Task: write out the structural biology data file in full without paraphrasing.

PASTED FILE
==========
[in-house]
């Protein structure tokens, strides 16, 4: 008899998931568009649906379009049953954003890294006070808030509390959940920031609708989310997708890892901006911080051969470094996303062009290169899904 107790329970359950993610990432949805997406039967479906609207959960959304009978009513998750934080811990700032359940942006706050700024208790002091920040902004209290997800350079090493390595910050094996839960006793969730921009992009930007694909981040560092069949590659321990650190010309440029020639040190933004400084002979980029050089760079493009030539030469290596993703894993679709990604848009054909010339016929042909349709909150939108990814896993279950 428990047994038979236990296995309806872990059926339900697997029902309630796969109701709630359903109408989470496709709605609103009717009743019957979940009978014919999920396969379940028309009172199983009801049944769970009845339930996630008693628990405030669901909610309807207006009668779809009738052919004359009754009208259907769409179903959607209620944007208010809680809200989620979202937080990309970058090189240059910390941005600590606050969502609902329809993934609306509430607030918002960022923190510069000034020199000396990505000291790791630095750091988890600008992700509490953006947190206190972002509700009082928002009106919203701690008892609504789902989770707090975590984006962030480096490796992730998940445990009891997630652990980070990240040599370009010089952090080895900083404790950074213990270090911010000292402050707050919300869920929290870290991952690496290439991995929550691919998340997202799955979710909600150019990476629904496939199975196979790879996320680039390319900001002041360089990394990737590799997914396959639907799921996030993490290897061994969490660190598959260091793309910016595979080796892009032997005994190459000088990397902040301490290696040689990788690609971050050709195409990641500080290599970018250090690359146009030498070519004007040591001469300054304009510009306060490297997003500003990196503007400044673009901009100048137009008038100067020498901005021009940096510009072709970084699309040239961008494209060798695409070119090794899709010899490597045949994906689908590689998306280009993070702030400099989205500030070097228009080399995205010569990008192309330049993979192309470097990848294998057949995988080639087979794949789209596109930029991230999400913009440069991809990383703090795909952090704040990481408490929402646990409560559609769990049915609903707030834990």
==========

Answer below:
[in-house]
């Protein structure tokens, strides 16, 4: 008899998931568009649906379009049953954003890294006070808030509390959940920031609708989310997708890892901006911080051969470094996303062009290169899904 107790329970359950993610990432949805997406039967479906609207959960959304009978009513998750934080811990700032359940942006706050700024208790002091920040902004209290997800350079090493390595910050094996839960006793969730921009992009930007694909981040560092069949590659321990650190010309440029020639040190933004400084002979980029050089760079493009030539030469290596993703894993679709990604848009054909010339016929042909349709909150939108990814896993279950 428990047994038979236990296995309806872990059926339900697997029902309630796969109701709630359903109408989470496709709605609103009717009743019957979940009978014919999920396969379940028309009172199983009801049944769970009845339930996630008693628990405030669901909610309807207006009668779809009738052919004359009754009208259907769409179903959607209620944007208010809680809200989620979202937080990309970058090189240059910390941005600590606050969502609902329809993934609306509430607030918002960022923190510069000034020199000396990505000291790791630095750091988890600008992700509490953006947190206190972002509700009082928002009106919203701690008892609504789902989770707090975590984006962030480096490796992730998940445990009891997630652990980070990240040599370009010089952090080895900083404790950074213990270090911010000292402050707050919300869920929290870290991952690496290439991995929550691919998340997202799955979710909600150019990476629904496939199975196979790879996320680039390319900001002041360089990394990737590799997914396959639907799921996030993490290897061994969490660190598959260091793309910016595979080796892009032997005994190459000088990397902040301490290696040689990788690609971050050709195409990641500080290599970018250090690359146009030498070519004007040591001469300054304009510009306060490297997003500003990196503007400044673009901009100048137009008038100067020498901005021009940096510009072709970084699309040239961008494209060798695409070119090794899709010899490597045949994906689908590689998306280009993070702030400099989205500030070097228009080399995205010569990008192309330049993979192309470097990848294998057949995988080639087979794949789209596109930029991230999400913009440069991809990383703090795909952090704040990481408490929402646990409560559609769990049915609903707030834990």